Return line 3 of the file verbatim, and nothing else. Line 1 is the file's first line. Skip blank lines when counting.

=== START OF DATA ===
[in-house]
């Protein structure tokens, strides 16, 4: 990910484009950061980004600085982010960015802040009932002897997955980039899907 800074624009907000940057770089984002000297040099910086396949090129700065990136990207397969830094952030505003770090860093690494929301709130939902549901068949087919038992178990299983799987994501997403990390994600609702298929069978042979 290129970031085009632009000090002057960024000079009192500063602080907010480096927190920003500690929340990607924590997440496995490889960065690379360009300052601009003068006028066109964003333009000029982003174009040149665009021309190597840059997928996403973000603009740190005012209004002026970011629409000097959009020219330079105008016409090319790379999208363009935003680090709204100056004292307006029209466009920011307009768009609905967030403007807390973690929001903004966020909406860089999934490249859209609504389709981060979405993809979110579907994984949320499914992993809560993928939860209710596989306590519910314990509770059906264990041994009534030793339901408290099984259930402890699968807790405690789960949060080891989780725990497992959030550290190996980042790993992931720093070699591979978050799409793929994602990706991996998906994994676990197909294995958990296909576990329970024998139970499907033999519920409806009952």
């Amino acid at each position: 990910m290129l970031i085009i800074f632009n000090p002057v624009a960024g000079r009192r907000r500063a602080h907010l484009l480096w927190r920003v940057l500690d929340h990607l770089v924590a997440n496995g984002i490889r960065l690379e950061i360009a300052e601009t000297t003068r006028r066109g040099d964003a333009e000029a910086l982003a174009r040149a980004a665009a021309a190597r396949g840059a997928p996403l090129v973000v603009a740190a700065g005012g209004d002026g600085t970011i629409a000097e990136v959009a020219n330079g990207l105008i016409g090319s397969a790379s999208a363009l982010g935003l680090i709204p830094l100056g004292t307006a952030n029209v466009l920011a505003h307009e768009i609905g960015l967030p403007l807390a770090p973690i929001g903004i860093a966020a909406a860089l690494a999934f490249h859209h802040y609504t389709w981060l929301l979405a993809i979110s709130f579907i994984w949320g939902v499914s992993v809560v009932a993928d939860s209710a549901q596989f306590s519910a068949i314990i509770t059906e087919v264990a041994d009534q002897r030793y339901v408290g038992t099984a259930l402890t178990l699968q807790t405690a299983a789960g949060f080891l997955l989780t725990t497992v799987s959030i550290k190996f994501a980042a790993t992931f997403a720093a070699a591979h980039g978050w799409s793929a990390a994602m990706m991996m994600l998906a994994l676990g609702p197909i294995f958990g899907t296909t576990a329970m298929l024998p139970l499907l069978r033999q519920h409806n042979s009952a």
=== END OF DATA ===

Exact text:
């Amino acid at each position: 990910m290129l970031i085009i800074f632009n000090p002057v624009a960024g000079r009192r907000r500063a602080h907010l484009l480096w927190r920003v940057l500690d929340h990607l770089v924590a997440n496995g984002i490889r960065l690379e950061i360009a300052e601009t000297t003068r006028r066109g040099d964003a333009e000029a910086l982003a174009r040149a980004a665009a021309a190597r396949g840059a997928p996403l090129v973000v603009a740190a700065g005012g209004d002026g600085t970011i629409a000097e990136v959009a020219n330079g990207l105008i016409g090319s397969a790379s999208a363009l982010g935003l680090i709204p830094l100056g004292t307006a952030n029209v466009l920011a505003h307009e768009i609905g960015l967030p403007l807390a770090p973690i929001g903004i860093a966020a909406a860089l690494a999934f490249h859209h802040y609504t389709w981060l929301l979405a993809i979110s709130f579907i994984w949320g939902v499914s992993v809560v009932a993928d939860s209710a549901q596989f306590s519910a068949i314990i509770t059906e087919v264990a041994d009534q002897r030793y339901v408290g038992t099984a259930l402890t178990l699968q807790t405690a299983a789960g949060f080891l997955l989780t725990t497992v799987s959030i550290k190996f994501a980042a790993t992931f997403a720093a070699a591979h980039g978050w799409s793929a990390a994602m990706m991996m994600l998906a994994l676990g609702p197909i294995f958990g899907t296909t576990a329970m298929l024998p139970l499907l069978r033999q519920h409806n042979s009952a």